Africa: A rich continent of poor people

tea farmers harvesting at a farm
Africa is ranked as one of the top exporters of tea, coffee and other agricultural produce - File Photo

Why is it that Africa has for decades failed and is still failing to attain a sustainable fundamental economic transformation despite the fact it is abundantly endowed with rich natural resources?

For decades these have been used to advance development in other countries. The problem is that Africa’s socio-economic and political systems have been and are still birthing leaders who are myopic, self-seekers, unpatriotic, unadventurous, and who are lacking in innovation.

Even in this 21st century, the continent is still lacking transformative leaders to steer it in the right direction.

 In fact, in my recent discussion with Jacob Simmons, a retired American development economics professor, he pointed out that, “Africa’s major problem, in her development journey, is transformative leadership deficiency.” He went on to say that, “Africans themselves must rise up and effectively deal with this problem, if they are to benefit from their countries’ rich natural resources.”

 His words were echoed by DR Macharia Munene, a political science and international relations scholar based in Nairobi, Kenya who told this writer that, “until Africa rises up and decisively deals with its transformative leadership deficiency problem, the continent will continue to lag behind other continents in the world in all aspects of development.”

Most African leaders are transactional leaders, interested mainly in satisfying, their egoistic agendas of wealth accumulation and power retention by using their countries’ resources. Corruption in the continent is the way of life today and is being used as a system of governance by incumbent leaders in rewarding their loyalists with juicy jobs and multi-billion contracts.

Uganda has since 2000 been losing more than $500 million annually to corruption. Other countries like Kenya, the Democratic Republic of Congo, Nigeria and Angola are losing more than that to corruption.

The money that is supposed to provide for these facilities is diverted for personal enrichment, in most cases by the leaders themselves, their family members or by the people who are loyal to them or by people who are business associates with them.

No wonder in Africa the easiest way to make and attain enormous wealth in the shortest time possible is through joining politics or by establishing close links with people who have political powers.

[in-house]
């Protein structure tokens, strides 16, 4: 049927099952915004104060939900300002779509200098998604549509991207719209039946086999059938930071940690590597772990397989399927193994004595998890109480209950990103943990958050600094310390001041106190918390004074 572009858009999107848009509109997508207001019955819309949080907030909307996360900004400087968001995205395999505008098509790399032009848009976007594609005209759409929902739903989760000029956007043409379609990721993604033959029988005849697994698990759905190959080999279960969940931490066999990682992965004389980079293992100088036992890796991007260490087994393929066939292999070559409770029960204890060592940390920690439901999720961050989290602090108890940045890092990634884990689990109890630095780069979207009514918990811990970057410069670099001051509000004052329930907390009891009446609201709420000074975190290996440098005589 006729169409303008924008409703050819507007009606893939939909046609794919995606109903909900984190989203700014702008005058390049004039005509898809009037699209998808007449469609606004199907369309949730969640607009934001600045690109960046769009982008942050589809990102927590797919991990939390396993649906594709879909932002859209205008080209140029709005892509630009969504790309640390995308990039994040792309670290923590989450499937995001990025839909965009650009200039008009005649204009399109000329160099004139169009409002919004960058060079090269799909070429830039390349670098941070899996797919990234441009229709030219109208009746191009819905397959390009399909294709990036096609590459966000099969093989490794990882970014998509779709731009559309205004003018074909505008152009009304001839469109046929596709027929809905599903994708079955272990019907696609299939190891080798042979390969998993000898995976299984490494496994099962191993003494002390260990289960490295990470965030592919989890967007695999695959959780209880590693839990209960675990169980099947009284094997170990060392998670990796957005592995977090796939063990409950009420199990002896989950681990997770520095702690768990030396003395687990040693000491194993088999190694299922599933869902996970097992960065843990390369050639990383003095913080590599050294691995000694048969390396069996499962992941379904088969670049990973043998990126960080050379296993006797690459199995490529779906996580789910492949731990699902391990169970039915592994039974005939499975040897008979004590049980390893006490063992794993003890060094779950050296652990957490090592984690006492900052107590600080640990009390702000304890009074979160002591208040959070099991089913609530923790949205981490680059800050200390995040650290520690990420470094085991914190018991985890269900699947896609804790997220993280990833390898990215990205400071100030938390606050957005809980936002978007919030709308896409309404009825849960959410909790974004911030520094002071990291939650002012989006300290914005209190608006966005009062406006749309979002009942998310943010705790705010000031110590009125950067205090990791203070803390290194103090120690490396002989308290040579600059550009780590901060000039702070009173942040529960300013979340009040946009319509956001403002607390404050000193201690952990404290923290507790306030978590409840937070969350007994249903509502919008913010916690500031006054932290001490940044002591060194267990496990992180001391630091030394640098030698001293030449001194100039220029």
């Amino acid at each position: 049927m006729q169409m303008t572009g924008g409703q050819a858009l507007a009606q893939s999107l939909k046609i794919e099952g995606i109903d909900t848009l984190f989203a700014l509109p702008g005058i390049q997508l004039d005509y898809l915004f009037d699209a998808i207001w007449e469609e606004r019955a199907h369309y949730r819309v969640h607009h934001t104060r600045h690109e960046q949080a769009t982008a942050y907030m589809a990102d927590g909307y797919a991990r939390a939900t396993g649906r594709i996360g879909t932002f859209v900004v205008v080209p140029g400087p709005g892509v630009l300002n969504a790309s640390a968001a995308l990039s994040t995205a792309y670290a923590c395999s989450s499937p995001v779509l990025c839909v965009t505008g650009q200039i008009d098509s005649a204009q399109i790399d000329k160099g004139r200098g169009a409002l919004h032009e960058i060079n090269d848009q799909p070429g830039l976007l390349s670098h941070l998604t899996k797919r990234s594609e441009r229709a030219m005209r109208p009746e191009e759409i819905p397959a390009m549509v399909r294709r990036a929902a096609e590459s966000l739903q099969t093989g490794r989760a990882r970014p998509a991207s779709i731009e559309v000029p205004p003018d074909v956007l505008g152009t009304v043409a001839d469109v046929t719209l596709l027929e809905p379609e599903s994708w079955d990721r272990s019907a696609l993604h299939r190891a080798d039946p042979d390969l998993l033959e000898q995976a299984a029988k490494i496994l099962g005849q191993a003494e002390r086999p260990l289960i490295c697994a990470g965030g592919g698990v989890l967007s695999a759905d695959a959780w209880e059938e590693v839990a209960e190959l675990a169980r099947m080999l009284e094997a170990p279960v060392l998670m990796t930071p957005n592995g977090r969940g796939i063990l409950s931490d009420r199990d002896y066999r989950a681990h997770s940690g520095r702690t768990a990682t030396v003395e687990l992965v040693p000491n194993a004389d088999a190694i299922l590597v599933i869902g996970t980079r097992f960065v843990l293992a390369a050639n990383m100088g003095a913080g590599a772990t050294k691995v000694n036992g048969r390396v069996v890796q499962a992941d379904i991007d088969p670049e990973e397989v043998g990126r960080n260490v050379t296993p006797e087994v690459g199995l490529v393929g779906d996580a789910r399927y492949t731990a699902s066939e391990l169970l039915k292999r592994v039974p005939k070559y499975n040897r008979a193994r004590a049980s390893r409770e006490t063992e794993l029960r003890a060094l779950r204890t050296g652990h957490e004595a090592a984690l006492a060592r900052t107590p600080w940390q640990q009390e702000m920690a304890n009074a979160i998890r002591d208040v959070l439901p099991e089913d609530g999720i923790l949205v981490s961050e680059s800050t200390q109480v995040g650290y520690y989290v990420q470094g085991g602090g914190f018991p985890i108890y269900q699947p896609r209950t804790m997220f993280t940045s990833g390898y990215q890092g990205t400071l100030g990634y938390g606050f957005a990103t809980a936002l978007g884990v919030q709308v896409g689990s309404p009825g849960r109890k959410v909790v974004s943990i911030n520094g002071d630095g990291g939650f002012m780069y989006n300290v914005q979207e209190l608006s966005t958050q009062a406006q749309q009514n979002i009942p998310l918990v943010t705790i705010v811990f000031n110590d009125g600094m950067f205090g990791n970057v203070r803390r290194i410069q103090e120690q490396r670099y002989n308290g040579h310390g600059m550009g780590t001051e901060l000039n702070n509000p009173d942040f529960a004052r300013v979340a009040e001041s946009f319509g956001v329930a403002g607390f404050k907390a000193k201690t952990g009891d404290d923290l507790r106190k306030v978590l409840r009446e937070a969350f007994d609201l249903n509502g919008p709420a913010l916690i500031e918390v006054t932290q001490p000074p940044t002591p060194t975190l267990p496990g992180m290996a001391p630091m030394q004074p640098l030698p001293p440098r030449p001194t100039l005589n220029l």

It is only countries like Rwanda, Mauritius, Cape Verde and Botswana that have for the last eight years managed to fight off corruption through transparency and accountability.

Rwanda, which in 1994 was severely affected by genocide, has, under leadership of President Paul Kagame, put its ugly past behind and moved on to become a shining example of how a corruption-free country can attain accelerated development. The country’s excellent infrastructure is attracting large volumes of foreign-direct investments.

Fifty-two percent of world’s arable land is in Africa. The continent is also a home to the world’s large expanse of dry lands that is estimated to be covering about 2 billion hectares.

The continent can feed half of the world’s population with enough food. But the leadership in the continent is doing very little to effectively utilize this precious land resource.

The continent is facing severe food shortages which in some areas, like northeastern Kenya, Somalia, Darfur, northern Ethiopia, South Sudan, and Uganda’s Karamoja region has led to a massive death toll.

 Millions of families in the continent cannot afford to have two meals a day, while others’ survival is pegged to humanitarian aid organizations. Every morning I wake up and ask myself what is the use of having a leadership that has all the resources to use but is failing to plan for and meet its people’s needs?

African leaders and tribal chiefs are also beneficiaries of land grabbing bonanza, ongoing in various African countries. They have been cited in several reports to be collaborating with Chinese and western owned companies to dish large tracts of governments and community-owned lands to them.